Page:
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The Mother Garden 

By Robin Romm (Simon & Schuster, $22)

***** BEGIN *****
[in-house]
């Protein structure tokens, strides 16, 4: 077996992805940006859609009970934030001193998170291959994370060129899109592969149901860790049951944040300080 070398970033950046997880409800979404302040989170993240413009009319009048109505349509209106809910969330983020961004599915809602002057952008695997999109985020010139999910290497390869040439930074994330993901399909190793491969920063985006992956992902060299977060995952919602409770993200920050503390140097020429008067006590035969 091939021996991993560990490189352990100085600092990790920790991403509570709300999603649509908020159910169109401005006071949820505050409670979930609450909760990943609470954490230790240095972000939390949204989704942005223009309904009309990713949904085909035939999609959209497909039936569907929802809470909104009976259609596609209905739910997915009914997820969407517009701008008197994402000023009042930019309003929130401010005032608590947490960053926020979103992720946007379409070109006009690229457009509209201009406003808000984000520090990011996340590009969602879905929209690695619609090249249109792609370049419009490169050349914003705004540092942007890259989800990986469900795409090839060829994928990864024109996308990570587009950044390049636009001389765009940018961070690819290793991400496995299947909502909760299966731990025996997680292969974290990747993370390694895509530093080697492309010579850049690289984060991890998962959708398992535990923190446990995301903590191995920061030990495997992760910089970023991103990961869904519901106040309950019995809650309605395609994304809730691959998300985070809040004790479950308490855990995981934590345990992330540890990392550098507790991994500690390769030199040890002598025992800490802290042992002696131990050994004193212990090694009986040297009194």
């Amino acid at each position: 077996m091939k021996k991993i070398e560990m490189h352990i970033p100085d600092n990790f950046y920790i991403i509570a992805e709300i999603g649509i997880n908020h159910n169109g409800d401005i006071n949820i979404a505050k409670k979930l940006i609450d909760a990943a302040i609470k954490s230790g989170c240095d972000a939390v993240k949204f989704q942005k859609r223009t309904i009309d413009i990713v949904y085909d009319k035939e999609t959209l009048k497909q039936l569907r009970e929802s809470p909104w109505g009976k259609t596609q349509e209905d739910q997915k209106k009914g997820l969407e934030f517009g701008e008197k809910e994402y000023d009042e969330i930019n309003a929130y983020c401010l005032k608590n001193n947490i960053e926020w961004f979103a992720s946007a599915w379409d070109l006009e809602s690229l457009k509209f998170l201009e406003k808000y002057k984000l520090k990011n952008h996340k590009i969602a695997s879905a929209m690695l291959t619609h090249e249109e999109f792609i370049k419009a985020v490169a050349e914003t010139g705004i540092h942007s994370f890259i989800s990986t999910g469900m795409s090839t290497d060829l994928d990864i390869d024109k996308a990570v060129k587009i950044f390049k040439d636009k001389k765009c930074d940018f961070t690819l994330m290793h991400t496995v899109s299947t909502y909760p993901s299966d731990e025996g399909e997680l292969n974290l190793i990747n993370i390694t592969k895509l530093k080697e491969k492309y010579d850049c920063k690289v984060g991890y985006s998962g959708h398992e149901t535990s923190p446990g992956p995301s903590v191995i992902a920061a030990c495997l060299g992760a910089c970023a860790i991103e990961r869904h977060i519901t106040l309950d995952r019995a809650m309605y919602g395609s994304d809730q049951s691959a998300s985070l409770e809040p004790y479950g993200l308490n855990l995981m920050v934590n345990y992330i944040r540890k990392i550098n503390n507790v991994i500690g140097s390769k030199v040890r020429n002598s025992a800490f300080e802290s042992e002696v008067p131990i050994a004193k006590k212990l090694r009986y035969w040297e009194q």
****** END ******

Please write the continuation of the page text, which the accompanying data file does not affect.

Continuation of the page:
The majority of Robin Romm's debut collection is concerned with two things: dying mothers and literary quirkiness. The Berkeley-based author seems to be, in the accusing words of one of her characters, "a little bit attracted to the spectacle of decline." Bizarre little turns — a garden planted with human mothers, ghosts, sinister goldfish, a date with Satan — crop up again and again, almost like the author's apologies for repeatedly playing, in the words of another character here, "the dead mom card." There are only so many cancer-stricken mothers a reader can handle meeting in a 12-story collection; though these stories are sturdy, laced with black humor and surreal glimmers, the repetition wears away their magic and their agony. An awful loss anchors each of the stories — in addition to the several moribund moms, there are disappeared fathers, lost loves, and dead children — but Romm seems to be flipping a coin when she wants to be shuffling a deck: There just isn't enough variety to keep a reader from becoming inured to what ought to be a series of tragic and enchanting stories. —Frances Reade


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